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How to learn a language
How to learn a language

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6 Take control

One of the worries when you do a conversation exchange and you are a beginner is that you might run out of things to say, that you might not know the words to say what you want to, or that you might not understand what your partner is saying or, even worse, what they are asking you. However, these are all things you can control by taking control of the session.

For instance, you can prepare a set of questions on a specific topic, and also prepare your answers to those questions in your target language. During the language exchange, you can ask your partner to ask you the questions you have prepared or, even better, you can take it in turns to ask and answer questions. Here’s an example you can use for your very first language exchange, and you can find more in the link below.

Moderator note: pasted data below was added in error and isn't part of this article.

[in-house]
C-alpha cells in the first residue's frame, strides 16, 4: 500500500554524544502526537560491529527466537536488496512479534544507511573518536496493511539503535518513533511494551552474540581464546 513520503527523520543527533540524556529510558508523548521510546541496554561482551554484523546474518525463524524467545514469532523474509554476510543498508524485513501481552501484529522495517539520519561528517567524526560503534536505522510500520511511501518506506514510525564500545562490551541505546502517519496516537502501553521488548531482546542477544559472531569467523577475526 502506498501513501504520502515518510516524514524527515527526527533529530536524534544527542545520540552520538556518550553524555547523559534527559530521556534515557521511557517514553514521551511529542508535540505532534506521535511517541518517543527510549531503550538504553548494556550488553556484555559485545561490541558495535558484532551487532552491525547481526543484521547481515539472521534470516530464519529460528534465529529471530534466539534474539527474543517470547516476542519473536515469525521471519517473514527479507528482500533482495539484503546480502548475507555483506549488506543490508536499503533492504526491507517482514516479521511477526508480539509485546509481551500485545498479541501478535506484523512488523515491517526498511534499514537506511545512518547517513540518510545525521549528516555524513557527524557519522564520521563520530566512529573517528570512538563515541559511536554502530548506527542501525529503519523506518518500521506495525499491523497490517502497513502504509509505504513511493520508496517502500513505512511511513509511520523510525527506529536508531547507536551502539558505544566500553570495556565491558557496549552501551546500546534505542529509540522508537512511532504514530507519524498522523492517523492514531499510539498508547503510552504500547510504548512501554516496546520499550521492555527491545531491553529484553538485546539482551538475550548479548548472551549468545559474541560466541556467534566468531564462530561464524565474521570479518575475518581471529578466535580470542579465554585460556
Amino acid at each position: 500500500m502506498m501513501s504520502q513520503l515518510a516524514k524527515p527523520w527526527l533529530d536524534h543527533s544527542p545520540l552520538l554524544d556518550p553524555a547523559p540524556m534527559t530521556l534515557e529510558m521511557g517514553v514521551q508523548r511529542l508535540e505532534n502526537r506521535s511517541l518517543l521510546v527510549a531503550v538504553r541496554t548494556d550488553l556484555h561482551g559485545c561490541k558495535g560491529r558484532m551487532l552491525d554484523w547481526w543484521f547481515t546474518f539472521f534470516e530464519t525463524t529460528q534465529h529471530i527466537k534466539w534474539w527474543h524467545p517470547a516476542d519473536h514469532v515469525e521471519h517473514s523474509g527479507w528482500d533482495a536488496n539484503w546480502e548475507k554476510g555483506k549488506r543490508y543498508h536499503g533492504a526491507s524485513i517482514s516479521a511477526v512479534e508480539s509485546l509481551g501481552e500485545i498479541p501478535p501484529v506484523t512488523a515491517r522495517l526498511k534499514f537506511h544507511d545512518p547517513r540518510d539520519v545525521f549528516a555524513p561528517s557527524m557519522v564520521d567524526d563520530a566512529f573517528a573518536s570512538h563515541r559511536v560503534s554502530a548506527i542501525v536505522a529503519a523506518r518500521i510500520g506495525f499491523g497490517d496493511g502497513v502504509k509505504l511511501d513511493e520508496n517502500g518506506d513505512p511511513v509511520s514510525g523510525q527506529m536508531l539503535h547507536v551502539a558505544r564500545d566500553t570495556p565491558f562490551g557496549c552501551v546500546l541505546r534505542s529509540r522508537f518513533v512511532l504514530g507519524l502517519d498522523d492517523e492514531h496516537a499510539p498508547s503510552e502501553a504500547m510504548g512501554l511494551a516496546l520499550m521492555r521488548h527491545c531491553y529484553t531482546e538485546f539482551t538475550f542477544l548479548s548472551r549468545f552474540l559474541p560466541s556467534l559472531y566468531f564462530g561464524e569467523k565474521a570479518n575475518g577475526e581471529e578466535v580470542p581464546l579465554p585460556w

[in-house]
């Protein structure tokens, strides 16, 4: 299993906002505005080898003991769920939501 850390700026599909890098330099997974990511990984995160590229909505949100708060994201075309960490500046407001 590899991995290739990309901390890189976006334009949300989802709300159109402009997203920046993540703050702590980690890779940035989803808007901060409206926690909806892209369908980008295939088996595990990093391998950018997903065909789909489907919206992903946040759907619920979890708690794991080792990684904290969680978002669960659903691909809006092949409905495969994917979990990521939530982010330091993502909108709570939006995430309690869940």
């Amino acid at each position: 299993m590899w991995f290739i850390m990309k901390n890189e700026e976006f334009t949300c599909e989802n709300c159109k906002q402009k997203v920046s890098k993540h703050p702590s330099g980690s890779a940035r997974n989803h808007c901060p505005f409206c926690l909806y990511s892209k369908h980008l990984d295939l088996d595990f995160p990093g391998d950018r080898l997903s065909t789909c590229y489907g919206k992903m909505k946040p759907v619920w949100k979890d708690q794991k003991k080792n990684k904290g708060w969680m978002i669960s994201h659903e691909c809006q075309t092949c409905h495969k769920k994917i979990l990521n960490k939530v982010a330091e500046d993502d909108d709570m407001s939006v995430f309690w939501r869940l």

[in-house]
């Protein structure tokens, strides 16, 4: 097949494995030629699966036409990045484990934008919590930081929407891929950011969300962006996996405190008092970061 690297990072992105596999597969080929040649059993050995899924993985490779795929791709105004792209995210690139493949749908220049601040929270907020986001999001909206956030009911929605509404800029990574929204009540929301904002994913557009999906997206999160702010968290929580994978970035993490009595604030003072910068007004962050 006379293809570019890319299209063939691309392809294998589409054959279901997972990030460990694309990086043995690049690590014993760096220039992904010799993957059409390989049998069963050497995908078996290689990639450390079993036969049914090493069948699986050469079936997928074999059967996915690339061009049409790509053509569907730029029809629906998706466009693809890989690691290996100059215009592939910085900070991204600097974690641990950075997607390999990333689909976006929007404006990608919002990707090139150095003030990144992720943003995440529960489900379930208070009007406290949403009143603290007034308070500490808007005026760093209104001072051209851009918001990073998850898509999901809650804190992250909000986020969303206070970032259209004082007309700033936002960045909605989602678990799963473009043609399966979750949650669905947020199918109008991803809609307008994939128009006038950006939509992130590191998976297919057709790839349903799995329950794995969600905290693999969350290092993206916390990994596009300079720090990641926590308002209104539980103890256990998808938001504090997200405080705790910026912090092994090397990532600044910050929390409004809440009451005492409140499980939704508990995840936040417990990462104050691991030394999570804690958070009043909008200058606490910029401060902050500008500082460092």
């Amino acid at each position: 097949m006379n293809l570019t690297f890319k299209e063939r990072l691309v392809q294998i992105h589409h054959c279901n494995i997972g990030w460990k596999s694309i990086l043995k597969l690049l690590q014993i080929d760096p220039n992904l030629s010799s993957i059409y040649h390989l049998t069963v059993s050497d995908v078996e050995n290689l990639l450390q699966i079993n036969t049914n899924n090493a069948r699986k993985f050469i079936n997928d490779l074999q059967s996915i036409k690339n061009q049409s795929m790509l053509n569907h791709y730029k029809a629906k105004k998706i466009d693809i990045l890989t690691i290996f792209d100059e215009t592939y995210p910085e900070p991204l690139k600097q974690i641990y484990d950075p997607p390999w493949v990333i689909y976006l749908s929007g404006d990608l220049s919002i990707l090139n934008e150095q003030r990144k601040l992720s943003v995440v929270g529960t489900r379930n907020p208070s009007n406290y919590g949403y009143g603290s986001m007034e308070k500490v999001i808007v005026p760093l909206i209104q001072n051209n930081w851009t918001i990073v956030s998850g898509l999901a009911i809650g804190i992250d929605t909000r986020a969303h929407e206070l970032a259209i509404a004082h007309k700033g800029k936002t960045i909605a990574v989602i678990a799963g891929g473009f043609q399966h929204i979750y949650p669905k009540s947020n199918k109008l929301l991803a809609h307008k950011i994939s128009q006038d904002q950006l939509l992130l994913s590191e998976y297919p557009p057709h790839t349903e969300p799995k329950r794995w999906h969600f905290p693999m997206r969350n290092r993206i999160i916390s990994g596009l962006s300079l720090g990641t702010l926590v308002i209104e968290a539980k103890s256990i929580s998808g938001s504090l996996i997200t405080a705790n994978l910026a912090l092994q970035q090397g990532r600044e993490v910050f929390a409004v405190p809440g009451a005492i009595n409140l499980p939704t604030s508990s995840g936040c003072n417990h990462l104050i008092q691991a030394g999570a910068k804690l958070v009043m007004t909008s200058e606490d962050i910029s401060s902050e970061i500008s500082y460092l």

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Figure 3 Language exchange basics.

For a whole set of suggested questions to get you through your first ten language exchange sessions, have a look at Language Exchange Basics [Tip: hold Ctrl and click a link to open it in a new tab. (Hide tip)] (launching soon).

One useful technique to deal with language exchanges if you are a beginner is to let your partner ask you one of the questions you have already prepared before the exchange, answer them, and then ask them ‘and you?’

So for instance, if your partner asks where you live, you can answer something simple, like ‘I live in Brighton, and you?’ That way, you will know the sort of thing your partner is going to answer, and it will give you some useful listening practice to find out how a native would answer the same question.